Overview: HBO Documentary Films’ EXTERMINATE ALL THE BRUTES, from acclaimed filmmaker Raoul Peck (“I Am Not Your Negro,” HBO’s “Sometimes in April”), is a four-part series that provides a visually arresting journey through time, into the darkest hours of humanity. Through his personal voyage, Peck deconstructs the making and masking of history, digging deep into the exploitative and genocidal aspects of European colonialism – from America to Africa and its impact on society today – challenging the audience to re-think the very notion of how history is being written.
The series artfully weaves together rich documentary footage and archival material, as well as dynamic animation and interpretive scripted scenes and aims to tell a sweeping story in which history, contemporary life, and fiction are wholly intertwined. Peck meticulously disrupts formal and artistic film conventions, freely weaving together scripted and unscripted content. Debut Date: April 7 & 8, 2021.
Expectations: This looks like one tough topic to take in, doesn’t it? In fact, some HBO subscribers just might be a bit taken aback. This is a deep, serious look into how White culture has controlled the world by horrible means for so long. There is no question the topic should be discussed, but is it one we want to hear? Is it one we want to sit four hours through?
What intrigued me most is the talk of Raoul Peck’s approach to the subject; how he “artfully weaves” different film techniques to convey history. I am looking forward to seeing just how this story is told.
Gut Reaction: Wow! I won’t lie, it is pretty grim and appalling. I mean, not the series directly but the subject matter of Colonial Expansion and how it played out across this globe. The archival images, both still ones, and moving ones are pretty hard to look at as they depict genocide, depravation, mutilation, slavery and massacre after massacre all at the hands of the White Man. We are talking systematic slaughter through the centuries and across the continents in the name of Gods, kings, and the blatant right to just take what is wanted.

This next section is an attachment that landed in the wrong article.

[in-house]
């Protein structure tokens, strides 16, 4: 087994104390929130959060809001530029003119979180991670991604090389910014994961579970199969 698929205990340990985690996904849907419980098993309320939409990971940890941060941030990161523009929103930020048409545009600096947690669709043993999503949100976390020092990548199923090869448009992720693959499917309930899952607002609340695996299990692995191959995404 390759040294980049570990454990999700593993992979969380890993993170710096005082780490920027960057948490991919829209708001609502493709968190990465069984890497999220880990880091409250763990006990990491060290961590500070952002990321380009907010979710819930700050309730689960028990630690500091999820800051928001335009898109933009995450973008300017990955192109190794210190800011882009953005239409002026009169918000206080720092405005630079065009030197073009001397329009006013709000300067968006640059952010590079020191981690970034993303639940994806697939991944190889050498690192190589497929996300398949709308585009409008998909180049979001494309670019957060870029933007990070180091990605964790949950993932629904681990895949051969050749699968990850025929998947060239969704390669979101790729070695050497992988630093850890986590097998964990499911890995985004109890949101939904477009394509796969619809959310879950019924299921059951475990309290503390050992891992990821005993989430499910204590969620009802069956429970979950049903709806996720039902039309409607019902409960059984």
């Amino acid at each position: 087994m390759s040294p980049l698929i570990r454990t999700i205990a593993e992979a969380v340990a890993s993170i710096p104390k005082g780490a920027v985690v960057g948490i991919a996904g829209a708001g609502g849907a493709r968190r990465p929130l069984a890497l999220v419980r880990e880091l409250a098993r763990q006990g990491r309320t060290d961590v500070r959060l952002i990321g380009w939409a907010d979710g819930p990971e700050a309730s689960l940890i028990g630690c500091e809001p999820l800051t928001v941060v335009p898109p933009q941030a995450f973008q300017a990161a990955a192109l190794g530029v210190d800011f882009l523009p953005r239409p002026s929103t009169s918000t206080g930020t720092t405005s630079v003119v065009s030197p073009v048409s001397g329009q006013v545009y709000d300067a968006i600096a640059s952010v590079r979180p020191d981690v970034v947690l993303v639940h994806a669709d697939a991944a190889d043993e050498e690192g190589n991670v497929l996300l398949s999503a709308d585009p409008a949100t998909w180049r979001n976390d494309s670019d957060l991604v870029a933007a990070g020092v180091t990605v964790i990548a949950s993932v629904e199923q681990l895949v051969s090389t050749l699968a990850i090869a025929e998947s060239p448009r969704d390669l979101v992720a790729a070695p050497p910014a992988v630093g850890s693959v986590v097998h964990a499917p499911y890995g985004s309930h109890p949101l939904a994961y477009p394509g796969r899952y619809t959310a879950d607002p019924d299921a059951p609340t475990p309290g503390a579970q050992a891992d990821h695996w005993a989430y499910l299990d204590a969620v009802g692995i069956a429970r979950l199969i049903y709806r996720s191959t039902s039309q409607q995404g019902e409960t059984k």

The claim that this series “artfully weaves” all this creatively is indeed met. Raoul Peck boldly and relentlessly spares no atrocity and no medium to get that story told. He breaks it all down across the four installments. In Part 1, “The Disturbing Confidence of Ignorance”, he sets up the case that violent human action and subjugation has been happening for centuries, and just because we plead ignorance and put it out of our mind does not mean that this history did not happen and that it is a long pattern of behavior that still happens today. Josh Harnett adds tense personifications through history here which only enriches the message.
Part 2, “Who The F*** is Columbus”, shows us four historical examples of how we have failed to see the dangers. Peck revisits the stories of Christopher Columbus, the Alamo, the Trail of Tears, and the American slave trade to show how textbook history, pop culture, and official government reports all skewed the real truths as to what happened.
This episode stood out for me as it depicted just how Columbus ‘discovered’ the Americas (which as Peck, pictured left, says was never really ‘lost’) and how a John Wayne movie & the like painted a more patriotic rendering of the Alamo than what really went down and how the government’s careful wording about the ‘savages’ justified the incident known as the Trail of Tears. The real truth is skewed! Onto Part 3, entitled “Killing at a Distance or… How I Thoroughly Enjoyed the Outing”. This installment points out how industrialization and militarization just increased the dominance they hold over the world. Horrific Holocaust and Japanese atom bomb imagery dominate here. By this time into the docu-series, I’m numbed. How could Raoul Peck spend his adult life chronicling and scrutinizing all this? He is a better man than I for it.
Lastly, in Part 4, “The Bright Colors of Fascism,” Peck challenges the world today. The cycle is not yet broken. There is institutionalized racism still today. There is radicalism still today. There is violent nationalism still today. And then, he just leaves it there.
In Conclusion: This is, whether we like it or not, the true history of how the world was ruled. ‘Civilized’ men wanted to ‘exterminate all the brutes’ but Raoul Peck points out just who the ‘brutes’ really are. Can you handle the truth?